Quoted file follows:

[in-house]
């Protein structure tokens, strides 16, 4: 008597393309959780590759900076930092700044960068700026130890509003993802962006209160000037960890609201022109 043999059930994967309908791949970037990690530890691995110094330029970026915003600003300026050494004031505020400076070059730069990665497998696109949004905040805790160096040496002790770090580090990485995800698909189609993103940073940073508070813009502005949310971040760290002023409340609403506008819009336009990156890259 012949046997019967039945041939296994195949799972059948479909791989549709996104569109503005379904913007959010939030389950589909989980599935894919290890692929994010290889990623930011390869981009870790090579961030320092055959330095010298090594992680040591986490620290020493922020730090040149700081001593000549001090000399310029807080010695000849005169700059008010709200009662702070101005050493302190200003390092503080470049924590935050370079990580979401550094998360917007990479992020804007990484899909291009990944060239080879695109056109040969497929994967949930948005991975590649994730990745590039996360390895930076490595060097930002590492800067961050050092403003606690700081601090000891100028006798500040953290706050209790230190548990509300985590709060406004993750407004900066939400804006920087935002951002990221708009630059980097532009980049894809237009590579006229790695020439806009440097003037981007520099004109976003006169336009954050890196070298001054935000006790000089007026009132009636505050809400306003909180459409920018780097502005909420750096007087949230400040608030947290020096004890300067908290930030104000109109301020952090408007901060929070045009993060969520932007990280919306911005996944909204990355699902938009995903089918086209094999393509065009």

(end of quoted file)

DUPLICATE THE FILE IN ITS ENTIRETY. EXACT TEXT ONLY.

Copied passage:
[in-house]
């Protein structure tokens, strides 16, 4: 008597393309959780590759900076930092700044960068700026130890509003993802962006209160000037960890609201022109 043999059930994967309908791949970037990690530890691995110094330029970026915003600003300026050494004031505020400076070059730069990665497998696109949004905040805790160096040496002790770090580090990485995800698909189609993103940073940073508070813009502005949310971040760290002023409340609403506008819009336009990156890259 012949046997019967039945041939296994195949799972059948479909791989549709996104569109503005379904913007959010939030389950589909989980599935894919290890692929994010290889990623930011390869981009870790090579961030320092055959330095010298090594992680040591986490620290020493922020730090040149700081001593000549001090000399310029807080010695000849005169700059008010709200009662702070101005050493302190200003390092503080470049924590935050370079990580979401550094998360917007990479992020804007990484899909291009990944060239080879695109056109040969497929994967949930948005991975590649994730990745590039996360390895930076490595060097930002590492800067961050050092403003606690700081601090000891100028006798500040953290706050209790230190548990509300985590709060406004993750407004900066939400804006920087935002951002990221708009630059980097532009980049894809237009590579006229790695020439806009440097003037981007520099004109976003006169336009954050890196070298001054935000006790000089007026009132009636505050809400306003909180459409920018780097502005909420750096007087949230400040608030947290020096004890300067908290930030104000109109301020952090408007901060929070045009993060969520932007990280919306911005996944909204990355699902938009995903089918086209094999393509065009």